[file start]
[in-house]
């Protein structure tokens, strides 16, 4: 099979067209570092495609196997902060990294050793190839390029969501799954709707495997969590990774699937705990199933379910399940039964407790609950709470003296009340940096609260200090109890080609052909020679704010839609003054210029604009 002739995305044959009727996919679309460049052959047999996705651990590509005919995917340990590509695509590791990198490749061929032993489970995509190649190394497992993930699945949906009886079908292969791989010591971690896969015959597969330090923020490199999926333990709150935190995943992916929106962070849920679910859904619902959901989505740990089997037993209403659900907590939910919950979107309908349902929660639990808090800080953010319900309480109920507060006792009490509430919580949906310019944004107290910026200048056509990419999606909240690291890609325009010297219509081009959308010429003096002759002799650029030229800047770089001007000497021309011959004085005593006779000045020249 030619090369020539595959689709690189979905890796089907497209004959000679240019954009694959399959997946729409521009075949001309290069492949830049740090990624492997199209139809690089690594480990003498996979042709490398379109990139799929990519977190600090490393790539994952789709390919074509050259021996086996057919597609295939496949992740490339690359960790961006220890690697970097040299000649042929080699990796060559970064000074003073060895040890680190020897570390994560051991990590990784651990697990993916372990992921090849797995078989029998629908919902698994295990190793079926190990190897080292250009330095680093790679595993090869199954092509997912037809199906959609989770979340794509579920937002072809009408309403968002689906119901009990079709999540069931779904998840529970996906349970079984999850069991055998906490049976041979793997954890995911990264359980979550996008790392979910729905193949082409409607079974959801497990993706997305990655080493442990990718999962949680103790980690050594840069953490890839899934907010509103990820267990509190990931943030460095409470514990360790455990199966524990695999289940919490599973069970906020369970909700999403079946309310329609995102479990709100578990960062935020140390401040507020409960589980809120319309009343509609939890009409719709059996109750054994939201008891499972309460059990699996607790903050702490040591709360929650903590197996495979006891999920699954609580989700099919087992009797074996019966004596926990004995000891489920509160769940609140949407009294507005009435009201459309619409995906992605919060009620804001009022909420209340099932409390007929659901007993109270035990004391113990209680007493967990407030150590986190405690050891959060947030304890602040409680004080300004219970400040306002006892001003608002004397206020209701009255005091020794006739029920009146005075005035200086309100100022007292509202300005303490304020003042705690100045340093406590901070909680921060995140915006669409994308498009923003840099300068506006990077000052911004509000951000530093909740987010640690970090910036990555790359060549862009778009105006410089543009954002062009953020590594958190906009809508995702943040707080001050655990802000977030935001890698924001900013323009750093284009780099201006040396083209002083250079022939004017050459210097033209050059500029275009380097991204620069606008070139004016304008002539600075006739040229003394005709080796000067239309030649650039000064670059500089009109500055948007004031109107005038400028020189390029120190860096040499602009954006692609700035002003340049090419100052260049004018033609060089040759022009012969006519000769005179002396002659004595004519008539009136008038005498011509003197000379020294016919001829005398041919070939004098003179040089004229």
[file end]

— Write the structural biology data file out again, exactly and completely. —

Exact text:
[in-house]
């Protein structure tokens, strides 16, 4: 099979067209570092495609196997902060990294050793190839390029969501799954709707495997969590990774699937705990199933379910399940039964407790609950709470003296009340940096609260200090109890080609052909020679704010839609003054210029604009 002739995305044959009727996919679309460049052959047999996705651990590509005919995917340990590509695509590791990198490749061929032993489970995509190649190394497992993930699945949906009886079908292969791989010591971690896969015959597969330090923020490199999926333990709150935190995943992916929106962070849920679910859904619902959901989505740990089997037993209403659900907590939910919950979107309908349902929660639990808090800080953010319900309480109920507060006792009490509430919580949906310019944004107290910026200048056509990419999606909240690291890609325009010297219509081009959308010429003096002759002799650029030229800047770089001007000497021309011959004085005593006779000045020249 030619090369020539595959689709690189979905890796089907497209004959000679240019954009694959399959997946729409521009075949001309290069492949830049740090990624492997199209139809690089690594480990003498996979042709490398379109990139799929990519977190600090490393790539994952789709390919074509050259021996086996057919597609295939496949992740490339690359960790961006220890690697970097040299000649042929080699990796060559970064000074003073060895040890680190020897570390994560051991990590990784651990697990993916372990992921090849797995078989029998629908919902698994295990190793079926190990190897080292250009330095680093790679595993090869199954092509997912037809199906959609989770979340794509579920937002072809009408309403968002689906119901009990079709999540069931779904998840529970996906349970079984999850069991055998906490049976041979793997954890995911990264359980979550996008790392979910729905193949082409409607079974959801497990993706997305990655080493442990990718999962949680103790980690050594840069953490890839899934907010509103990820267990509190990931943030460095409470514990360790455990199966524990695999289940919490599973069970906020369970909700999403079946309310329609995102479990709100578990960062935020140390401040507020409960589980809120319309009343509609939890009409719709059996109750054994939201008891499972309460059990699996607790903050702490040591709360929650903590197996495979006891999920699954609580989700099919087992009797074996019966004596926990004995000891489920509160769940609140949407009294507005009435009201459309619409995906992605919060009620804001009022909420209340099932409390007929659901007993109270035990004391113990209680007493967990407030150590986190405690050891959060947030304890602040409680004080300004219970400040306002006892001003608002004397206020209701009255005091020794006739029920009146005075005035200086309100100022007292509202300005303490304020003042705690100045340093406590901070909680921060995140915006669409994308498009923003840099300068506006990077000052911004509000951000530093909740987010640690970090910036990555790359060549862009778009105006410089543009954002062009953020590594958190906009809508995702943040707080001050655990802000977030935001890698924001900013323009750093284009780099201006040396083209002083250079022939004017050459210097033209050059500029275009380097991204620069606008070139004016304008002539600075006739040229003394005709080796000067239309030649650039000064670059500089009109500055948007004031109107005038400028020189390029120190860096040499602009954006692609700035002003340049090419100052260049004018033609060089040759022009012969006519000769005179002396002659004595004519008539009136008038005498011509003197000379020294016919001829005398041919070939004098003179040089004229």